The terror of relying on an untrustworthy caregiver is readily available for frights. Run, Aneesh Chaganty’s newest horror flick flips the terror of helplessness into a story of perseverance and capability, an important story of a wheelchair user who is anything but bound.
Chloe (Kiera Allen) lives with her mother, Diane (Sarah Paulson) in a rural house. She can’t wait to go to college and the only thing that seems to matter to the young budding adult is getting that acceptance letter and breaking free of the walls of her home. Diane is protective, something that seems reasonable for the mother of a child with special needs. Chloe is a wheelchair user shown to have asthma, diabetes, a heart issue, and a skin condition. Chloe is shown managing these things for herself in her daily routine, parts of which her mothers assists with, by preparing her food and doling out her medications. Wanting just a couple extra of the chocolates her mother meticulously divvies out to her, Chloe peeks into the grocery bags one day and discovers an unfamiliar medication prescribed to Dianne. When the mysterious green pill shows up in her cup later that day, Chloe grows uncharacteristically suspicious of her loving mother.
This sets off an intense game of panicked investigations and a lack of trust, that ultimately turns into a terrifying cat-and-mouse game between the two leads. Chloe, learning of what she is truly capable, attempts to best her mother without ever letting on that she might be suspicious.
This film wears its classic horror influences on its sleeve. The overbearing caregiver smells a lot like What Ever Happened to Baby Jane? but it dives headfirst into classics when it not so subtly names the pharmacist “Mrs. Bates.” But though it leans on terror themes from films like Rear Window and Misery, Run is decidedly a modern feature that crafts scares we’re familiar with in more modern horror flicks, and uses the set differently by having it be accessible to our heroine, Chloe.
Again, while its influences are palpable while remaining its own thing, Run exploits paranoia in ways that will remind you of Hitchcock thrillers. Aside from the protagonist being a wheelchair user, Run also borrows from Rear Window with its use of confusion and unsurety that will have the audience questioning what is real as much as Chloe does. The power of gaslighting and the loss of control are where much of the horror comes from, Chloe slowly discovering how much power she has given to her mother and her adaptability in trying to steal in back.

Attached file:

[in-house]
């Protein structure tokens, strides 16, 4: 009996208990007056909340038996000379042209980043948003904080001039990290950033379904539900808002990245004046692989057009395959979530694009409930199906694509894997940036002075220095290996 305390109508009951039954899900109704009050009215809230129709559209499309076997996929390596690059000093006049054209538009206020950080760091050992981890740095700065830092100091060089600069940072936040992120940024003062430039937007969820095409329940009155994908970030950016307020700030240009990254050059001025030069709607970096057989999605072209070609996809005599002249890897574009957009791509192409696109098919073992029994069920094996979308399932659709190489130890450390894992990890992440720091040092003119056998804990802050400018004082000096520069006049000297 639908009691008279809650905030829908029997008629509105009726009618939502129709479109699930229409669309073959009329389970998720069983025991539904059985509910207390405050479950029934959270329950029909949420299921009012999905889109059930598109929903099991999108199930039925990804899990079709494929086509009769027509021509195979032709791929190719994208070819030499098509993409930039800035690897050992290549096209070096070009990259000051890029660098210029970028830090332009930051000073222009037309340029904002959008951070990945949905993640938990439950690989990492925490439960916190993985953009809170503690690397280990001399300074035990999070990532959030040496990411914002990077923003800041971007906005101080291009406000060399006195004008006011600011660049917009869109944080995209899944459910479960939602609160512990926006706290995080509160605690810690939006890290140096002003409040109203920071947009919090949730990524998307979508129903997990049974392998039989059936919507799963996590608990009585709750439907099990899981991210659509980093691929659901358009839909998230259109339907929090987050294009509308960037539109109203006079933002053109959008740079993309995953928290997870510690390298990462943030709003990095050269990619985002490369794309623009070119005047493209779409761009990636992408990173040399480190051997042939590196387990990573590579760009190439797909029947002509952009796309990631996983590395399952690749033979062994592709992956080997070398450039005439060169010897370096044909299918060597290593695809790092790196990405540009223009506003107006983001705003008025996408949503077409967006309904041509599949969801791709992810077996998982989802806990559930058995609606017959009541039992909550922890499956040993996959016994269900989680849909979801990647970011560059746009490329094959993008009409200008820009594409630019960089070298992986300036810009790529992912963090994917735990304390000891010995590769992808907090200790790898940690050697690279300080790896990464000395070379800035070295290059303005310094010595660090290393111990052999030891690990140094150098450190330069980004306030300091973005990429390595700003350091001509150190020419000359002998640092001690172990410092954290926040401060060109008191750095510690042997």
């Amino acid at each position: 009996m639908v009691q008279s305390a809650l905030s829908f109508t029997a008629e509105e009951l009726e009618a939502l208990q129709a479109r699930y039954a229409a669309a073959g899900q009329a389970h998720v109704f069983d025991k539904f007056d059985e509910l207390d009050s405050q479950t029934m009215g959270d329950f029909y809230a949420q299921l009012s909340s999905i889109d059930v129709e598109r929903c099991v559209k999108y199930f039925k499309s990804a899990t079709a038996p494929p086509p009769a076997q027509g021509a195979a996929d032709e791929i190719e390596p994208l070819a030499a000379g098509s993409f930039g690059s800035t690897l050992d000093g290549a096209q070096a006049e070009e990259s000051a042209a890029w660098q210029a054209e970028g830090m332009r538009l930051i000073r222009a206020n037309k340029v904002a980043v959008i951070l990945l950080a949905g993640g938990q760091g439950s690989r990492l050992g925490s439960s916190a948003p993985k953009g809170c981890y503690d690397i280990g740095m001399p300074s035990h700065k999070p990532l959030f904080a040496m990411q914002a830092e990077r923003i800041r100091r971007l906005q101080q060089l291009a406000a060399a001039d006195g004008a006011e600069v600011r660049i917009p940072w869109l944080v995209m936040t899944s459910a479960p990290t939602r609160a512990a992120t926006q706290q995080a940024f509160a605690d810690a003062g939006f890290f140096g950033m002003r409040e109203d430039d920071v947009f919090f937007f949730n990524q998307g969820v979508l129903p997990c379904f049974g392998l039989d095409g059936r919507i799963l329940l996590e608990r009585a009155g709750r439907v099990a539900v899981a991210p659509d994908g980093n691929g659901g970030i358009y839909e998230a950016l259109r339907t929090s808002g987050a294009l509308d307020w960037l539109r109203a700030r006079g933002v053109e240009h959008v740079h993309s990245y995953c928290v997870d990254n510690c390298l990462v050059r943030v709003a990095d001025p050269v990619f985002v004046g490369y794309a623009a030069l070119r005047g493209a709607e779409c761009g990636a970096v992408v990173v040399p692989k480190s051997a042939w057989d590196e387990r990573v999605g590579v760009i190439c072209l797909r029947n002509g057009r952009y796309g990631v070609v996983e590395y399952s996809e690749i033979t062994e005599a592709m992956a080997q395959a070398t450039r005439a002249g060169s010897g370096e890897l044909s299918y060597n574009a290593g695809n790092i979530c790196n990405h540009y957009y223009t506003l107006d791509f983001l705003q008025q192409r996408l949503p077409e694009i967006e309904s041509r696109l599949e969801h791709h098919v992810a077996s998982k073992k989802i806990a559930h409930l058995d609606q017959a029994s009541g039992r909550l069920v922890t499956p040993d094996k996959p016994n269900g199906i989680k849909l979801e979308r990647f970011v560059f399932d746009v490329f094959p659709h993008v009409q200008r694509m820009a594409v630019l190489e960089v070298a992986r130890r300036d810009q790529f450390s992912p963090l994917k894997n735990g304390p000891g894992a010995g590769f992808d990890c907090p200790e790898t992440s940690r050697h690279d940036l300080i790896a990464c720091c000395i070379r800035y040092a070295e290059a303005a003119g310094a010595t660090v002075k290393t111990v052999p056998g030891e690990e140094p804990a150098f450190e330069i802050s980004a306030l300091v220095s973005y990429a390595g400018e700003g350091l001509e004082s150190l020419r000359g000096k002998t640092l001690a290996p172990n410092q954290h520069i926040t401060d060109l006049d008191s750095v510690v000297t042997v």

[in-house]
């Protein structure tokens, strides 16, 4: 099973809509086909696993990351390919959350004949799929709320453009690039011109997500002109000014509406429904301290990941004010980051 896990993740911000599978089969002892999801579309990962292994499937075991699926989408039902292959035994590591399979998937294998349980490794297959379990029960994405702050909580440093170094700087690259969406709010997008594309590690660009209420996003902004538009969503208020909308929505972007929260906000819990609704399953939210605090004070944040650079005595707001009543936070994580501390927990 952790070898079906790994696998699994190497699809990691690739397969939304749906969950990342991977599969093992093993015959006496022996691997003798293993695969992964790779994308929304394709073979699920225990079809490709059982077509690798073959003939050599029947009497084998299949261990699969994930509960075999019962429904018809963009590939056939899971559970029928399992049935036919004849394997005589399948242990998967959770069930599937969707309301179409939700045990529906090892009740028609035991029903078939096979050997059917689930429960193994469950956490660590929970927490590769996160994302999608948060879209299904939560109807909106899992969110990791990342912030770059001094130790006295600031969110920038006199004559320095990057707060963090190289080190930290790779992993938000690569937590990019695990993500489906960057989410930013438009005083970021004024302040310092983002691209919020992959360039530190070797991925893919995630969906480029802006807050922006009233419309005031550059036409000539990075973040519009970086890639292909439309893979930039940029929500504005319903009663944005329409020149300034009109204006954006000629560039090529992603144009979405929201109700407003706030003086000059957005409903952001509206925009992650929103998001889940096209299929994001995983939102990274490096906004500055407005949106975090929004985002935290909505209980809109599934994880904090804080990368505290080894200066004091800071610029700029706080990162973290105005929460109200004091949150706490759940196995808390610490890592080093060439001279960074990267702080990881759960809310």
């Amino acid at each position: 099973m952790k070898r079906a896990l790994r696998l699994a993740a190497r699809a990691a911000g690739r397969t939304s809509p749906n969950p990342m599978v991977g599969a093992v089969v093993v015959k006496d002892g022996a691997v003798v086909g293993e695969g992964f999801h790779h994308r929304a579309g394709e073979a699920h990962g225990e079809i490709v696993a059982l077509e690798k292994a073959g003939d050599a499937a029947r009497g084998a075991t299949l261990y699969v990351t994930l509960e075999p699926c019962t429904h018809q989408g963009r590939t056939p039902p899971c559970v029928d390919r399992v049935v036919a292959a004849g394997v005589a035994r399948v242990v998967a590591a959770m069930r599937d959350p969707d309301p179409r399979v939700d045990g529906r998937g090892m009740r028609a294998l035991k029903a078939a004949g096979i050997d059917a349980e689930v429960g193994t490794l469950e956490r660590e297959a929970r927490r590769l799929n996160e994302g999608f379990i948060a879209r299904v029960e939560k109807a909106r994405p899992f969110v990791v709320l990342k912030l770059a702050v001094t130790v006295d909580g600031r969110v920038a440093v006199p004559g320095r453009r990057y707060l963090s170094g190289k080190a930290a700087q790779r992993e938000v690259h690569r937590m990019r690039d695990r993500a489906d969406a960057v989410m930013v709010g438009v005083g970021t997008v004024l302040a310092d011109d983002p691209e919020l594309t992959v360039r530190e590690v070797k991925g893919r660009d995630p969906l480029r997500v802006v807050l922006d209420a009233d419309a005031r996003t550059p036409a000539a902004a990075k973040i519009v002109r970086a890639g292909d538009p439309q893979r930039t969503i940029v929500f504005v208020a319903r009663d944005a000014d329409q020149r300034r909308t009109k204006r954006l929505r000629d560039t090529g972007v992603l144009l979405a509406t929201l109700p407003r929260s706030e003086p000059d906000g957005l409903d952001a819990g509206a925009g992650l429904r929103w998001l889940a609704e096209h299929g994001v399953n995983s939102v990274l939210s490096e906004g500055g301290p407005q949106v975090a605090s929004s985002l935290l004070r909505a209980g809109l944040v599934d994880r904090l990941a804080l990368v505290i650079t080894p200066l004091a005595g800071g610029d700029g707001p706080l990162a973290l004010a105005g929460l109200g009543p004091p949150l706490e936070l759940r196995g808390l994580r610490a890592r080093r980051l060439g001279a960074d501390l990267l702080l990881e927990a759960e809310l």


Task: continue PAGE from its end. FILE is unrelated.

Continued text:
Co-writer and director, Aneesh Chaganty, known for Searching, continues the hot streak of suspense building. Though this film is less packed with twists and turns than its predecessor, it still oozes tension and reveals that keep you nervously tapping the entire runtime. It doesn’t bother trying to deceive the audience too much and ultimately uses a few tired tropes for exposition, but if Joker can get away with it, so can Run. A refreshing fact about this flick is that it’s scary. Point bank. It scared me. Though our heroine never once waivers, the fear stems from losing faith in the one person she was meant to trust completely. Setting off a hunt full of frantic and desperate attempts to break free from what was once comfort and is now a prison, Chloe’s situation stays terrifying and tense the entire way through. It feels like a full feature of a person frantically waiting for a file to download in time to save the world.
Newcomer, Allen, is herself a wheelchair user, a refreshing casting choice for a plethora of reasons that brings extra realism to her performance. What’s more is that she absolutely demolishes the role of the sweet heroine whose world has been shattered. Allen is likeable and warm, delivering a well acted performance balancing her fear with a ‘never say die’ attitude that will have you cheering for Chloe at every turn. Paulson continues to prove why she has become a staple in horror circles by delivering a dual performance as the loving mother and the batshit villain. Chaganty’s visual storytelling combined with her performance brilliantly uses things like open car doors, long pans, and empty hand reveals that will make you gasp at this new take on Annie Wilkes. The standoffs between Chloe and Dianne are a blast, with the two plucking lies from the ether in ways that turn a breakfast table into a battleground.
Though it doesn’t break a tonne of molds in its storytelling and themes, by centering on the heroine who is never positioned as over-coming her disability, but instead using her abilities, Run blasts through tired tropes on how different types of bodies are often used for terror.
Munchausens by proxy has been explored in docuseries’ and dramatizations, most notably in the story of Gypsy Rose Blanchard and The Act. By centering this tale on the badass heroine and villainizing the abusive would-be caregiver, Run breathes new life into the trope that shows no mercy to the ill aggressor.